The Anomaly: a conversation with Hervé Le Tellier
On Wednesday, December 8, at 1PM, virtually join Hervé Le Tellier and Alison James on zoom as they discuss The Anomaly (Other Press, tr. Adriana Hunter), 2019 Prix Goncourt winner. An immediate sensation and now an international phenomenon, The Anomaly is a dizzying, whip-smart novel blends crime, fantasy, sci-fi, and thriller which plumbs the mysteries surrounding a Paris-New York flight.
Who would we be if we had made different choices? Told that secret, left that relationship, written that book? We all wonder—the passengers of Air France 006 will find out. About to start their descent to JFK, they hit a shockingly violent patch of turbulence, emerging on the other side to a reality both perfectly familiar and utterly strange. As it charts the fallout of this logic-defying event, The Anomaly takes us on a breathtaking journey from Lagos and Mumbai to the White House and a top-secret hangar.
In Hervé Le Tellier’s most ambitious work yet, high literature follows the lead of a bingeable Netflix series, drawing on the best of genre fiction from “chick lit” to mystery, while also playfully critiquing their hallmarks. An ingenious, timely variation on the doppelgänger theme, it taps into the parts of ourselves that elude us most.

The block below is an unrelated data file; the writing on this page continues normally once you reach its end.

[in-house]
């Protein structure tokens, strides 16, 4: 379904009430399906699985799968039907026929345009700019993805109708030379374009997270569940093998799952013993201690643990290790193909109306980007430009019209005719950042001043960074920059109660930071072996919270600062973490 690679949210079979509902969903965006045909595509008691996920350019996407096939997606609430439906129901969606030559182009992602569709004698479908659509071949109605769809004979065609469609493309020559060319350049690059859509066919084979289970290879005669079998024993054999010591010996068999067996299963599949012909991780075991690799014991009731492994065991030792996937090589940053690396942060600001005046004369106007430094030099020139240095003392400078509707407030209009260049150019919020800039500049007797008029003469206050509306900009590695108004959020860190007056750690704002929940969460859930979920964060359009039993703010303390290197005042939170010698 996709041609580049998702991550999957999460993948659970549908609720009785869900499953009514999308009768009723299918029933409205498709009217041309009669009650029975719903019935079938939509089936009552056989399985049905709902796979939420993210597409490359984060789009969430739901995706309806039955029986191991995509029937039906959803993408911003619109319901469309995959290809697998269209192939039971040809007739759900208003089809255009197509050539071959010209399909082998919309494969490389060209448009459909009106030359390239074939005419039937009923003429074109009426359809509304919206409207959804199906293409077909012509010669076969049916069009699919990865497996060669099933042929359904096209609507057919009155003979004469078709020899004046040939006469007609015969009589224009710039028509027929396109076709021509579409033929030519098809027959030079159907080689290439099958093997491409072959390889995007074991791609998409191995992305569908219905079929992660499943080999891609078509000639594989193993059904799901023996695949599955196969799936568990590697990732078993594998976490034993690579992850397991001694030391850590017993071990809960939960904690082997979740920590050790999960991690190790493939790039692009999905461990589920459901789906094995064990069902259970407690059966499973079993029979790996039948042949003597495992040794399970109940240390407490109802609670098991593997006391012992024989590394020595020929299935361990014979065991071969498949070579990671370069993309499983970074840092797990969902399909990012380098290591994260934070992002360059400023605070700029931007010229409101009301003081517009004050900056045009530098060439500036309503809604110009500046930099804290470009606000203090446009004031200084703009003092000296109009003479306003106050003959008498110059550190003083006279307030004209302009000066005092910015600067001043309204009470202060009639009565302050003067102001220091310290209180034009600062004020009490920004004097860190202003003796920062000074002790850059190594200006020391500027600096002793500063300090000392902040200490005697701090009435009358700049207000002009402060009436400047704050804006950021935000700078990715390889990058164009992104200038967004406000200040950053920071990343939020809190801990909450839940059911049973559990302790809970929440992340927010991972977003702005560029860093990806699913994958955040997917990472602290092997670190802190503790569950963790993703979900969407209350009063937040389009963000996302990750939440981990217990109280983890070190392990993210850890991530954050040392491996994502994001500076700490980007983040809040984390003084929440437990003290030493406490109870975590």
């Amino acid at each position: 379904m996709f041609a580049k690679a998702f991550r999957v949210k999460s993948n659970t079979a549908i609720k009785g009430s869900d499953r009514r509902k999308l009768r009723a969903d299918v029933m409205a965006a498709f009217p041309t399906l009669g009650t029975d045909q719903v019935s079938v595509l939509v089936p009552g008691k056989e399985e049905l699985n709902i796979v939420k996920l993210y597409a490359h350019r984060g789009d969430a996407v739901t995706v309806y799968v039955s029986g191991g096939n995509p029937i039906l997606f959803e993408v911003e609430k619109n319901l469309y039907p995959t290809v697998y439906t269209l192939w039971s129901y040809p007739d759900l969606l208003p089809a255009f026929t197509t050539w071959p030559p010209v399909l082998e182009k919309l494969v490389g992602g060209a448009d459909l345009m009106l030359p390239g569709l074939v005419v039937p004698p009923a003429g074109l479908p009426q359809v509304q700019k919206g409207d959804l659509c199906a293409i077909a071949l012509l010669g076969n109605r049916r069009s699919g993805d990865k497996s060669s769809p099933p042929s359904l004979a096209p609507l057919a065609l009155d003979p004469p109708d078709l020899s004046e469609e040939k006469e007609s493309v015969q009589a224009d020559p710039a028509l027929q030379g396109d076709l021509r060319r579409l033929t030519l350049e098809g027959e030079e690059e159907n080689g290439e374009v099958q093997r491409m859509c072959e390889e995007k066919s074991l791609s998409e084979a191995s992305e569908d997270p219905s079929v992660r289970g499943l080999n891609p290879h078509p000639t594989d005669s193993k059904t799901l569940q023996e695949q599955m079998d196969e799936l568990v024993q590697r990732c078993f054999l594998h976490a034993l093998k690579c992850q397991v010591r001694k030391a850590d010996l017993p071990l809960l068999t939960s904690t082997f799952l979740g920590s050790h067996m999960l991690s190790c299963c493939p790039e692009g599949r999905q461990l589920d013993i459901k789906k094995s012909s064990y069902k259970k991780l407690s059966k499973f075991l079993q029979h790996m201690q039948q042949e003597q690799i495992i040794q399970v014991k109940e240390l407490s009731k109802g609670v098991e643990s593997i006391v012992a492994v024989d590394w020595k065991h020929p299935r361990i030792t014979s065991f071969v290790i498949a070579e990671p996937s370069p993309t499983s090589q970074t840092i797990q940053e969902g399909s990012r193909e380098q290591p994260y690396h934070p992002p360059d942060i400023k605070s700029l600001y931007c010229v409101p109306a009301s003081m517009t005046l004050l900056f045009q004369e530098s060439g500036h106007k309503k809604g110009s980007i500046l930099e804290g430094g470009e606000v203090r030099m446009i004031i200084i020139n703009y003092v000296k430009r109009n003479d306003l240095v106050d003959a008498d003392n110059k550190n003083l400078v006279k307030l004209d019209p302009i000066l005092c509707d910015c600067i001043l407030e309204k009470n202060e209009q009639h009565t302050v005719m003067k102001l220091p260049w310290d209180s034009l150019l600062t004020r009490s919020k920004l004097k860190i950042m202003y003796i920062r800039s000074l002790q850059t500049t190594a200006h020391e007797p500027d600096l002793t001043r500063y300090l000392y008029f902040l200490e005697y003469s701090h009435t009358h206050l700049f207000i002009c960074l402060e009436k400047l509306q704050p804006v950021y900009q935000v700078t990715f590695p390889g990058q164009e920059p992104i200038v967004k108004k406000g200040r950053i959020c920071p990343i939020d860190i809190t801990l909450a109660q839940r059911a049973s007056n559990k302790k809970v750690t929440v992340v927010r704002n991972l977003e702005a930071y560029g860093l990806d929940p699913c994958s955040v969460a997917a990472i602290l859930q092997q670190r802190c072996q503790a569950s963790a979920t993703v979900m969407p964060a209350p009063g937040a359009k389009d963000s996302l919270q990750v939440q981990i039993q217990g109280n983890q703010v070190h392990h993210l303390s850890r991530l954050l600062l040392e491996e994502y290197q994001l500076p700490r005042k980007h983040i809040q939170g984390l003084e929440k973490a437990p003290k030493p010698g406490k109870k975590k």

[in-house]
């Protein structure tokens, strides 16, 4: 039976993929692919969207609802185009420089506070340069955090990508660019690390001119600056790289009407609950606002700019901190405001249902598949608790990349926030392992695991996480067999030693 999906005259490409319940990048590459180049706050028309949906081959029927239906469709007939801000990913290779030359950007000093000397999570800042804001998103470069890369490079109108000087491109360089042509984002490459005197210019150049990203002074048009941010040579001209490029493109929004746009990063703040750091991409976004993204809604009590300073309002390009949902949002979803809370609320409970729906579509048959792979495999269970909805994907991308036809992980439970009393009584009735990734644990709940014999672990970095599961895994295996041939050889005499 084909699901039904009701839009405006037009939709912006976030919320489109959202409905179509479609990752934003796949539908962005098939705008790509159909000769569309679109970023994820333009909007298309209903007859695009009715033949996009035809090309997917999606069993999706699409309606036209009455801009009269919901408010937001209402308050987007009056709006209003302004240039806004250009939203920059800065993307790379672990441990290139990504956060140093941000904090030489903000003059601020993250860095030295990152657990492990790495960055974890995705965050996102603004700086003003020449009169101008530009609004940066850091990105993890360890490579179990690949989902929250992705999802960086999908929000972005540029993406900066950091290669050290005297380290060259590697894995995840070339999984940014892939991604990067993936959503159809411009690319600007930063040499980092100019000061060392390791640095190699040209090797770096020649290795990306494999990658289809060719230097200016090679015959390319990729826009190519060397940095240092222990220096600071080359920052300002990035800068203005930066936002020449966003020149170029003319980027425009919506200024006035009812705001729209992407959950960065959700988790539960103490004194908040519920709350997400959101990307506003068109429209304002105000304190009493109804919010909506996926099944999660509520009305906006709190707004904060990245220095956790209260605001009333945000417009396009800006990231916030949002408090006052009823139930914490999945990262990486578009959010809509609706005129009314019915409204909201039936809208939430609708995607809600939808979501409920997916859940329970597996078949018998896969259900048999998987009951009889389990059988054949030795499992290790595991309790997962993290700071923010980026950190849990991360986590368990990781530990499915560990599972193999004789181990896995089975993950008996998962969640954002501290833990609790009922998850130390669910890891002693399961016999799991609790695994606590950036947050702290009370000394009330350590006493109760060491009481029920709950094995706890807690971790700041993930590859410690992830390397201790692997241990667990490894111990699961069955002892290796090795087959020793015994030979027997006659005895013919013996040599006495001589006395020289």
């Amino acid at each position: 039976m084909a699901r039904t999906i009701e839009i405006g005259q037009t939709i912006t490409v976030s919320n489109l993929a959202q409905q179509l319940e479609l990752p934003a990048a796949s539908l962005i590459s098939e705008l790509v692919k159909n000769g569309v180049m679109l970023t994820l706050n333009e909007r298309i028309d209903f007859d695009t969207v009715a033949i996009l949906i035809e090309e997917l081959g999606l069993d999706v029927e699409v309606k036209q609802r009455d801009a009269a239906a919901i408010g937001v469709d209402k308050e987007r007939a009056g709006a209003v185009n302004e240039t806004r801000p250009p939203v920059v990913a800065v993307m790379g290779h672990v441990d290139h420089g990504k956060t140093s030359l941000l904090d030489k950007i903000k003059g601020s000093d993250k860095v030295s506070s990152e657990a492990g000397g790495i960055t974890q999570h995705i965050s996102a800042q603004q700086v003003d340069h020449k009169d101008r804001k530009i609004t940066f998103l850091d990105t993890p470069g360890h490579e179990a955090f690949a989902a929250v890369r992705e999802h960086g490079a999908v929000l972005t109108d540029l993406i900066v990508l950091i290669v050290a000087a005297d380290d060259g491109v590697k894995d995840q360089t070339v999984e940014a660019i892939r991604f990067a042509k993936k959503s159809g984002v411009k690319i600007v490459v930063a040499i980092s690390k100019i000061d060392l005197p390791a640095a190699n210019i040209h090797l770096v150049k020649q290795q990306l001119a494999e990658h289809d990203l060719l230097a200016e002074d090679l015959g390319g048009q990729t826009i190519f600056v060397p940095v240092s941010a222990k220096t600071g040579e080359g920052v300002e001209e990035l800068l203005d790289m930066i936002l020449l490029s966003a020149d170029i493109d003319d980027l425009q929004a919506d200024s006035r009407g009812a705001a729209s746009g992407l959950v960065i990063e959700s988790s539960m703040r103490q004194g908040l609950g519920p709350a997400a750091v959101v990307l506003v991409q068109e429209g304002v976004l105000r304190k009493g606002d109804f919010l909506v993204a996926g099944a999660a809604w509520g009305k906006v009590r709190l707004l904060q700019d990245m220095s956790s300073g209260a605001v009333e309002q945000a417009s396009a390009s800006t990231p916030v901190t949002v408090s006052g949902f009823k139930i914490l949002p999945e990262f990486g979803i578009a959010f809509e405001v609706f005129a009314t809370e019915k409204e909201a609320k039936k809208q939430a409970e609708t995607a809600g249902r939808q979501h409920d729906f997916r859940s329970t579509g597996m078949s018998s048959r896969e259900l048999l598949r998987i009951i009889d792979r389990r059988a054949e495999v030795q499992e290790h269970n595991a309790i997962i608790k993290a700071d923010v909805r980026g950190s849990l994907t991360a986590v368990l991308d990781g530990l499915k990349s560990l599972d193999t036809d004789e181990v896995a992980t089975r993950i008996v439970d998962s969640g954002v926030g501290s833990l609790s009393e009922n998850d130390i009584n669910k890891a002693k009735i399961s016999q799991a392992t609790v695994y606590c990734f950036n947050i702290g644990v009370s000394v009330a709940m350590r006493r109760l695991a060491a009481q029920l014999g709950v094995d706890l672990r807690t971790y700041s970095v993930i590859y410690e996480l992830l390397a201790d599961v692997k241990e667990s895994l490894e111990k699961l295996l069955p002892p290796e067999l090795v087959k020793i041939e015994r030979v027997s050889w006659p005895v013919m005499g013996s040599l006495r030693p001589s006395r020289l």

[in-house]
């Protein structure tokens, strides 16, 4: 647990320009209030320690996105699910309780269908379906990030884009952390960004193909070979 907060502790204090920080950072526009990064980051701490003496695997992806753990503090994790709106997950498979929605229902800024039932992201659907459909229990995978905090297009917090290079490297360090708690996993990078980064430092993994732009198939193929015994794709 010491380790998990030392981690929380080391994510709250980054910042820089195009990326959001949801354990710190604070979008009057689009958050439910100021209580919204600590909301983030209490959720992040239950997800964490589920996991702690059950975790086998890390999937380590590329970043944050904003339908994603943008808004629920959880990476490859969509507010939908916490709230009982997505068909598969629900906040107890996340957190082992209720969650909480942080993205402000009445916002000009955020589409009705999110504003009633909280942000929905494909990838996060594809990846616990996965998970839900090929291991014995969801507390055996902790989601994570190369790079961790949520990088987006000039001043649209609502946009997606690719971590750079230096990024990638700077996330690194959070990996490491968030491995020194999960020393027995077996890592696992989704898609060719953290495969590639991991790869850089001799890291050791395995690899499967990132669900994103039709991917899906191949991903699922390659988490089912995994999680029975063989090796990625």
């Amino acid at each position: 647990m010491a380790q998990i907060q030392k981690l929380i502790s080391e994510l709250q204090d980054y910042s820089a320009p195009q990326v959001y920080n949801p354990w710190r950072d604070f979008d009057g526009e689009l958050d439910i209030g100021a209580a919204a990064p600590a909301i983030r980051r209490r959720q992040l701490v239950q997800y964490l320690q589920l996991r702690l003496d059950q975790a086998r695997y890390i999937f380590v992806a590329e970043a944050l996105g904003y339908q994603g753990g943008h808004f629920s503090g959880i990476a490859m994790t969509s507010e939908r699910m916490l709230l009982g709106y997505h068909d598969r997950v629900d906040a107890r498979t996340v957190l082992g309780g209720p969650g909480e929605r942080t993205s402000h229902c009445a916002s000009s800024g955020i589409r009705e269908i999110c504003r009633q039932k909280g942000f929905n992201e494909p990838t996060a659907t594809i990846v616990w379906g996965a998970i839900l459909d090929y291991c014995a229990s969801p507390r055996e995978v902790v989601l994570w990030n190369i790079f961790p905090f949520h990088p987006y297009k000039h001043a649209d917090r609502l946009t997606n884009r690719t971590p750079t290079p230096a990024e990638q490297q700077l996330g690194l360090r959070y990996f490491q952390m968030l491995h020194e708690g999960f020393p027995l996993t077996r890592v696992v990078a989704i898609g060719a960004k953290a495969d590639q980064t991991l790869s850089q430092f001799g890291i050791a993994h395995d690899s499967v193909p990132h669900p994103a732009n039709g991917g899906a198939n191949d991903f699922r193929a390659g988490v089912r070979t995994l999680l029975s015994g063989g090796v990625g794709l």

Hervé Le Tellier is a writer, journalist, mathematician, food critic, and teacher. He has been a member of the Oulipo group since 1992 and one of the “papous” of the famous France Culture radio show. He has published fifteen books of stories, essays, and novels, including Enough About Love (Other Press, 2011), The Sextine Chapel(Dalkey Archive Press, 2011), and A Thousand Pearls (Dalkey Archive Press, 2011).
Alison James is Professor in the Department of Romance Languages and Literatures at the University of Chicago. She specializes in modern and contemporary French literature, with a particular interest in experimental literature, the Oulipo group, representations of everyday life, and theories of fact and fiction in literary narratives. She is the author of Constraining Chance: Georges Perec and the Oulipo (Northwestern University Press, 2009), and The Documentary Imagination in Twentieth-Century French Literature: Writing with Facts (Oxford University Press, 2020).